The Corporate Intrapreneur Summit (organized by the Institute for International Research and Culturevate) that took place on October 8 in NYC brought together more than 70 thought leaders and practitioners in the field of corporate innovation. Over the day packed with panel discussions, case study presentations and interactive working sessions, they discussed the benefits and problems large companies face when launching corporate intrapreneurship programs. One of the most interesting presentations was given by Roel de Vries, Innovation Program Manager with Liberty Global, an international telecommunication company. Roel spoke about Spark, Liberty Global's innovation program. After Summit closing, I sat with Roel and asked him a few questions about Spark.
E.I.: Roel, what is Spark and what were your objectives for launching this program?
R. de V.: Spark is Liberty Global's innovation initiative designed to source and refine ideas in response to real business challenges by tapping into collective creativity of our employees and partners. It was conceived as a very bottom-up initiative to involve employees in the wider scheme of innovation. The journey started in 2011 with the single implementation of a very raw platform offered to our employees in the Netherlands. This platform allowed employees to submit their ideas - an online suggestion scheme, so to speak. We got first results and launched the initiative in some other countries, but we also saw that we weren't getting the most out of this endeavor.
R. de V.: Best practices and ideas weren't shared between business units and employees, and we also saw a lot of ideas that didn't fit to what we were looking for.
E.I.: So, what happened next?
R. de V.: In 2013, we decided to try another approach: we started with the end in mind. A framework was first developed by which we aligned the idea inflow to the company strategy. Then we ran focused ideation campaigns online to gather ideas from our employees. By putting focus on the question and by taking effort to carefully formulate it, we made sure we're collecting ideas our business units were looking for. During these campaigns we also supported the idea maturing process by providing appropriate tools and by connecting ideas to ideas and employees to employees.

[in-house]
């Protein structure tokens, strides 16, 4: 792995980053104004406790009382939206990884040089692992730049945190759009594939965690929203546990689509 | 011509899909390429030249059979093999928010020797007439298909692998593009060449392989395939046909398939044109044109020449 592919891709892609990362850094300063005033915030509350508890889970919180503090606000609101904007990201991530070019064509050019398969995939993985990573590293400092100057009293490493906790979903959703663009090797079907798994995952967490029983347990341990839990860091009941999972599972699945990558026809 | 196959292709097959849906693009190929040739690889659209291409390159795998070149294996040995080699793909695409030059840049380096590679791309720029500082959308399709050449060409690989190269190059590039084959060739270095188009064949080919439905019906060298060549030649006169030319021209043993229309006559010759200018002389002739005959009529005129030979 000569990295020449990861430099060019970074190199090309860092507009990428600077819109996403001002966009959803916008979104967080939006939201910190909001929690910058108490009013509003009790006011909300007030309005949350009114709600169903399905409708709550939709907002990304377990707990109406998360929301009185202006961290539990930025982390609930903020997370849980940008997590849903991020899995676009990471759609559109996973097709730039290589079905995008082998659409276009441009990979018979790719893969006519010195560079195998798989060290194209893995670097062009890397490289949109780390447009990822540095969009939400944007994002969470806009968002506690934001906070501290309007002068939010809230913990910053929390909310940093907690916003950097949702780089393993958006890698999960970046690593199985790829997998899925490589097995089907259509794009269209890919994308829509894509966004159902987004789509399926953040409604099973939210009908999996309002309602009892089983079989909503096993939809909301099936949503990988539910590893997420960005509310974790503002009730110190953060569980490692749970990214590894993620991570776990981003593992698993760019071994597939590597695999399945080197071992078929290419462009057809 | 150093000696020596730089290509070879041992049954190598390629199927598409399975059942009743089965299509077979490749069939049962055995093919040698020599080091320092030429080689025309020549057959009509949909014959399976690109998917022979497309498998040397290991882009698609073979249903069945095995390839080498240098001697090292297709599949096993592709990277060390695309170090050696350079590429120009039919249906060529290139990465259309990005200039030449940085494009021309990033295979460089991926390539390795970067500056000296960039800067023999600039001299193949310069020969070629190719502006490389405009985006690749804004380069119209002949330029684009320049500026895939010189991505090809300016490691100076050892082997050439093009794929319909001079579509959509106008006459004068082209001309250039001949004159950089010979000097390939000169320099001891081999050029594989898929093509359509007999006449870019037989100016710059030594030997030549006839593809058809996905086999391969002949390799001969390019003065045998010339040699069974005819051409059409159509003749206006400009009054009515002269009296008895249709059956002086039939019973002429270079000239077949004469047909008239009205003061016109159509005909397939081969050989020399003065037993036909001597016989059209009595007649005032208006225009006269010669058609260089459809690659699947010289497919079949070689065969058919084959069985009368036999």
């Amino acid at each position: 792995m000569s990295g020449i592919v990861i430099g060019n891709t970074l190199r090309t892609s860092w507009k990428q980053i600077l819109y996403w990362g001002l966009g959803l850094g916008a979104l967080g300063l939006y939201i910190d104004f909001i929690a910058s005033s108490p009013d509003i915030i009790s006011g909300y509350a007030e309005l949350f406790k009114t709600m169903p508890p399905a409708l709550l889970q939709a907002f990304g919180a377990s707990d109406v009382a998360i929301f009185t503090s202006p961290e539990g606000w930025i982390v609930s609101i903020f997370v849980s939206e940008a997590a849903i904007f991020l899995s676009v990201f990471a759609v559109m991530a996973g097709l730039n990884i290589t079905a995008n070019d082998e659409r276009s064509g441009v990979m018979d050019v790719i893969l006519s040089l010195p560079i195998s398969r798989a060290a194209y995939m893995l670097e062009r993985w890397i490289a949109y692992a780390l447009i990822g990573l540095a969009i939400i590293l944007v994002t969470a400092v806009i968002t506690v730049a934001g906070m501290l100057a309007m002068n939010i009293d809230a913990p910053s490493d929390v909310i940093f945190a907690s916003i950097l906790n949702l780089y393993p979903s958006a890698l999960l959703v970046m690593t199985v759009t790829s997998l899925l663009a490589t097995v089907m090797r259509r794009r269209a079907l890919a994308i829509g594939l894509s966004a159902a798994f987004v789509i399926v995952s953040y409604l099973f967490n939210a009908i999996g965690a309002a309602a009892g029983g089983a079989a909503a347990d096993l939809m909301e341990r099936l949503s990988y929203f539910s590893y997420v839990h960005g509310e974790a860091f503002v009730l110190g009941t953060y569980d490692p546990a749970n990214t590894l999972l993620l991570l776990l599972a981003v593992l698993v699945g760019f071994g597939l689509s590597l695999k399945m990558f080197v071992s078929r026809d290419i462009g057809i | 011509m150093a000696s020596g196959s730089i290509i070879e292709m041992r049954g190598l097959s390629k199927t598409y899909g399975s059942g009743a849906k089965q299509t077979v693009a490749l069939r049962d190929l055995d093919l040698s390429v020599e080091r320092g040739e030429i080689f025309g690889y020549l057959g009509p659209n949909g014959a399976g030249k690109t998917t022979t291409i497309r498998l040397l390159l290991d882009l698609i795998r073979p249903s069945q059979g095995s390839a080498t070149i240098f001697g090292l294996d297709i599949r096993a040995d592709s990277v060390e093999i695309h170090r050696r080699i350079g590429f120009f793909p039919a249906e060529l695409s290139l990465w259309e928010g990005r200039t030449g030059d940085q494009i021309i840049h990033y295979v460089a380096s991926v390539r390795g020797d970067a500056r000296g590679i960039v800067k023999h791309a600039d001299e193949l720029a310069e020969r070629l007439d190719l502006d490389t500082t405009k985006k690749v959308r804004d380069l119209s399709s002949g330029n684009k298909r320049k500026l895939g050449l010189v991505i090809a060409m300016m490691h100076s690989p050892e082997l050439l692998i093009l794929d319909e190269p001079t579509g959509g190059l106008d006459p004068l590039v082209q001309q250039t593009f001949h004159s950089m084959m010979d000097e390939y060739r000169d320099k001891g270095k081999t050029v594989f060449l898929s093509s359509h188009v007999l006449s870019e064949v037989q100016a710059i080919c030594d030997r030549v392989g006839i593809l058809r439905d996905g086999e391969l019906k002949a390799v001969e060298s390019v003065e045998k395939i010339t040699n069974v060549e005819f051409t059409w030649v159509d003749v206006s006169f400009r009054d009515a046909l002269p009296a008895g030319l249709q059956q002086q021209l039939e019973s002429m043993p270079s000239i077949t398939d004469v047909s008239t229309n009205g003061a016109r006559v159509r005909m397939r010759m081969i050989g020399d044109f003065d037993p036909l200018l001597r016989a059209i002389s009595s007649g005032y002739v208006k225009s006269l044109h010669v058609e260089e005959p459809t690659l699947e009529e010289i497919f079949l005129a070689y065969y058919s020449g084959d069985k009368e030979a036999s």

E.I.: Did that make a difference?
R. de V.: It did. Now, in the year 2015, with the help of this new supporting platform, we're connecting ideas and employees worldwide, which really results in great interactions! Through the platform we're also capable of tracking implementation and return on investment (ROI) realized by these implementations. Spark has become the Swiss army knife--or MacGyver, if you prefer--for the whole organization. It has created tools that allow the business to innovate with all employees. Obviously, we're looking into the future to find new ways of supporting our corporate intrapreneurs, helping them realize their own ideas.
E.I.: Is Spark exclusively internal innovation program or it also has an 'external' arm?
R. de V.: Spark also looks for external ideas. We run similar online ideation campaigns with vendors and we work together with students from the Technical University in the Netherlands who can complete part of their Master assignments on campus at Liberty Global. Also here, Spark creates the environment and methods that business units can use to easily involve these external parties in their innovation efforts.
E.I.: Roel, can you give us some numbers to better understand the scope of Spark?
R. de V.: Sure. The program is available to 20,000 Liberty Global employees, and we register above 35% overall activity. About 15%-20% of employees invited to ideation campaigns participate in them. Overall, 13,000 ideas have been collected over all these years, of which about 1,000 were implemented. As a result, ROI for the programs runs into millions of dollars of new revenue and cost savings, and we see millions more in the pipeline.
About the Author: Eugene Ivanov is helping organizations of different sizes design and implement internal and external innovation programs. He's an expert in selecting and defining R&D problems that can be successfully solved by crowdsourcing. He writes blog Innovation Observer and tweets @eugeneivanov101.
This article was originally posted on Edge of Innovation.